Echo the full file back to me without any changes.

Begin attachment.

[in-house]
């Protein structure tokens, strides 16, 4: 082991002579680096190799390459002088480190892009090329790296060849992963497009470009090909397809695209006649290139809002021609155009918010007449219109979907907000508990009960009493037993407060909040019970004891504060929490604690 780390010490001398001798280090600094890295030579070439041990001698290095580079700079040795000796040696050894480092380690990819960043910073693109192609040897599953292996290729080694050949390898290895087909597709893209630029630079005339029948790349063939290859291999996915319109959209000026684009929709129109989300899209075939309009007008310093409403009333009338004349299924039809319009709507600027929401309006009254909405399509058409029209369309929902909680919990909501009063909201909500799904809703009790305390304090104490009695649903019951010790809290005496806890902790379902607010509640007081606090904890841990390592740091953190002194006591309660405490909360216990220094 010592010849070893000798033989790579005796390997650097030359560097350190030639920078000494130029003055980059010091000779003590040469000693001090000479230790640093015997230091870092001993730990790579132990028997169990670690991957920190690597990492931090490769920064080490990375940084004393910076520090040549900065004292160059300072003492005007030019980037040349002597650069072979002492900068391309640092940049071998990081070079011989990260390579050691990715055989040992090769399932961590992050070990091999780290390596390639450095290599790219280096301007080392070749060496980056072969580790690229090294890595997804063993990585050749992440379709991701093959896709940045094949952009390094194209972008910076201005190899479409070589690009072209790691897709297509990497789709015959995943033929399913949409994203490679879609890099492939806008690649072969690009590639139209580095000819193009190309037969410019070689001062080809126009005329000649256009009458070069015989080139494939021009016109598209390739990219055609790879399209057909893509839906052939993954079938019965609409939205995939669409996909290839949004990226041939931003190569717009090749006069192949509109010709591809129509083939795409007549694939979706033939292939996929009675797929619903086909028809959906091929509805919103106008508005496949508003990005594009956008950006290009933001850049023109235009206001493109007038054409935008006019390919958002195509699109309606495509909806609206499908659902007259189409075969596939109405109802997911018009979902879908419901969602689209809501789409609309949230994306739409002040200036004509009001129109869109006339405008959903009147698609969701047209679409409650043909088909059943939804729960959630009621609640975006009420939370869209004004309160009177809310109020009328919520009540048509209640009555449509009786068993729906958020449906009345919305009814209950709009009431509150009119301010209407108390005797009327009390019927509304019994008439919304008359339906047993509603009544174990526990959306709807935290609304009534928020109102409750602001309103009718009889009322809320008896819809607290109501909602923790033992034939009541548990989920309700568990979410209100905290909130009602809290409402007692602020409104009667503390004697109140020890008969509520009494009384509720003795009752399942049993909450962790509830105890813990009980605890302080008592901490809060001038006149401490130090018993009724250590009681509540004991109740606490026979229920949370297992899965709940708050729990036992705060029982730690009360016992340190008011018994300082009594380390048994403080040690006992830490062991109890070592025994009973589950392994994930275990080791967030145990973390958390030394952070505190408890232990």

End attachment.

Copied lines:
[in-house]
């Protein structure tokens, strides 16, 4: 082991002579680096190799390459002088480190892009090329790296060849992963497009470009090909397809695209006649290139809002021609155009918010007449219109979907907000508990009960009493037993407060909040019970004891504060929490604690 780390010490001398001798280090600094890295030579070439041990001698290095580079700079040795000796040696050894480092380690990819960043910073693109192609040897599953292996290729080694050949390898290895087909597709893209630029630079005339029948790349063939290859291999996915319109959209000026684009929709129109989300899209075939309009007008310093409403009333009338004349299924039809319009709507600027929401309006009254909405399509058409029209369309929902909680919990909501009063909201909500799904809703009790305390304090104490009695649903019951010790809290005496806890902790379902607010509640007081606090904890841990390592740091953190002194006591309660405490909360216990220094 010592010849070893000798033989790579005796390997650097030359560097350190030639920078000494130029003055980059010091000779003590040469000693001090000479230790640093015997230091870092001993730990790579132990028997169990670690991957920190690597990492931090490769920064080490990375940084004393910076520090040549900065004292160059300072003492005007030019980037040349002597650069072979002492900068391309640092940049071998990081070079011989990260390579050691990715055989040992090769399932961590992050070990091999780290390596390639450095290599790219280096301007080392070749060496980056072969580790690229090294890595997804063993990585050749992440379709991701093959896709940045094949952009390094194209972008910076201005190899479409070589690009072209790691897709297509990497789709015959995943033929399913949409994203490679879609890099492939806008690649072969690009590639139209580095000819193009190309037969410019070689001062080809126009005329000649256009009458070069015989080139494939021009016109598209390739990219055609790879399209057909893509839906052939993954079938019965609409939205995939669409996909290839949004990226041939931003190569717009090749006069192949509109010709591809129509083939795409007549694939979706033939292939996929009675797929619903086909028809959906091929509805919103106008508005496949508003990005594009956008950006290009933001850049023109235009206001493109007038054409935008006019390919958002195509699109309606495509909806609206499908659902007259189409075969596939109405109802997911018009979902879908419901969602689209809501789409609309949230994306739409002040200036004509009001129109869109006339405008959903009147698609969701047209679409409650043909088909059943939804729960959630009621609640975006009420939370869209004004309160009177809310109020009328919520009540048509209640009555449509009786068993729906958020449906009345919305009814209950709009009431509150009119301010209407108390005797009327009390019927509304019994008439919304008359339906047993509603009544174990526990959306709807935290609304009534928020109102409750602001309103009718009889009322809320008896819809607290109501909602923790033992034939009541548990989920309700568990979410209100905290909130009602809290409402007692602020409104009667503390004697109140020890008969509520009494009384509720003795009752399942049993909450962790509830105890813990009980605890302080008592901490809060001038006149401490130090018993009724250590009681509540004991109740606490026979229920949370297992899965709940708050729990036992705060029982730690009360016992340190008011018994300082009594380390048994403080040690006992830490062991109890070592025994009973589950392994994930275990080791967030145990973390958390030394952070505190408890232990």